• The Director of the Federal Bureau of Investigation will evaluate the terrorism information sharing that occurs between the United States and VWP countries, in consultation with the Director of National Intelligence and the Secretaries of State and Homeland Security, and provide a report to the President of the United States within 60 days identifying options to mitigate any deficiencies.
  • DHS will offer assistance to countries to better facilitate terrorism information sharing, specifically to include biometric pilots. For example, DHS and the Terrorist Screening Center will assist all interested VWP countries in screening refugees or asylum seekers, including through the application of extensive terrorism information already provided to VWP members and through piloting capability for conducting near real time biometric checks.
  • The Secretaries of DHS, State, and Commerce will promote the Global Entry program among VWP partners to further expand this trusted traveler program, which includes biometrics.
  • The Secretary of Homeland Security will work with Congress to seek authority to increase Advance Passenger Information System (APIS) fines from $5,000 to $50,000 for air carriers that fail to verify a traveler’s passport data.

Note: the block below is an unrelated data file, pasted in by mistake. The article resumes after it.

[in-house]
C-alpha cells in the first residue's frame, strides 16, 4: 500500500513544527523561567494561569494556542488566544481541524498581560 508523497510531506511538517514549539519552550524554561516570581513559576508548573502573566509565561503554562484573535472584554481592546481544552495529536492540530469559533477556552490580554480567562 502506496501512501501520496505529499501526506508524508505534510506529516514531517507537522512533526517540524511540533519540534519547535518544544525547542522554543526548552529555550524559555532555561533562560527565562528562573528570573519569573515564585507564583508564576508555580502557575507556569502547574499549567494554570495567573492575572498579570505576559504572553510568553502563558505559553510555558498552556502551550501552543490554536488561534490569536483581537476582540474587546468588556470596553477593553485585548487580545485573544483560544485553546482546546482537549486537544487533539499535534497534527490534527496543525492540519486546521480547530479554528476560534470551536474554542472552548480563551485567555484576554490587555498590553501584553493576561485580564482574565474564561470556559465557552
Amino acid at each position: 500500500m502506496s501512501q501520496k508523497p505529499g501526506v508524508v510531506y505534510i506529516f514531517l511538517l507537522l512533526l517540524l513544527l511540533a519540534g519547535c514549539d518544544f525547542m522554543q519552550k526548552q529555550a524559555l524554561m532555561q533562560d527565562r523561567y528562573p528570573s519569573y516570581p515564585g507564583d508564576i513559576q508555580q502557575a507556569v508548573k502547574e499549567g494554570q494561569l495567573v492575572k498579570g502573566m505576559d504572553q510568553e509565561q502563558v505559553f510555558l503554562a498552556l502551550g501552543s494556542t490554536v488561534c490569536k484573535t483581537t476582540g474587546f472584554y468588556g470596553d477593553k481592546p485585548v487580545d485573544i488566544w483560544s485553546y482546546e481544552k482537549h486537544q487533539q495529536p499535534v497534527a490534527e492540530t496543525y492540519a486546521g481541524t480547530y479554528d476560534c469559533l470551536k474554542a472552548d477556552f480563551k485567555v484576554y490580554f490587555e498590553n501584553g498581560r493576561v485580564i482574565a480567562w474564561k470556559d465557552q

• The Departments of Homeland Security and State, the Federal Bureau of Investigation, and U.S. intelligence community elements will deploy Foreign Fighter Surge Teams to work with countries to counter terrorist travel.
  • The Departments of Homeland Security and State will encourage and provide assistance as needed to enhance border security and legislation related to FTFs of our partner countries, and encourage more robus

Working with Congress to Enhance the Visa Waiver Program

The Administration is working with Congress to provide statutory authority for many of the key security enhancements to VWP, including:

  • Improving our ability to identify individuals who may have traveled to conflict zones to train or fight with terrorist organizations or other adversaries and increasing information sharing between our VWP partners and INTERPOL;
  • Maximizing the use of international agencies like INTERPOL to track lost and stolen travel documents, and to prevent their usage for illicit travel;
  • Encouraging VWP partner countries to share information and to use thatinformation in their own border screening activities;
  • Accelerating the requirement for 100% of VWP travelers to use e-passports(i.e., passports with embedded security chips);
  • Exploring how biometrics could be effectively added to the VWP process;and
  • Expanding the use of the DHS’ Customs and Border Protection (CBP)Preclearance program, through which CBP law enforcement officers inspect passengers and their baggage – to include collecting and screening biometrics where appropriate – at foreign airports prior to departing for the United States

For more information, email Gail@GailLaw.com or call 1-877-GAIL-LAW or 407-292-7730.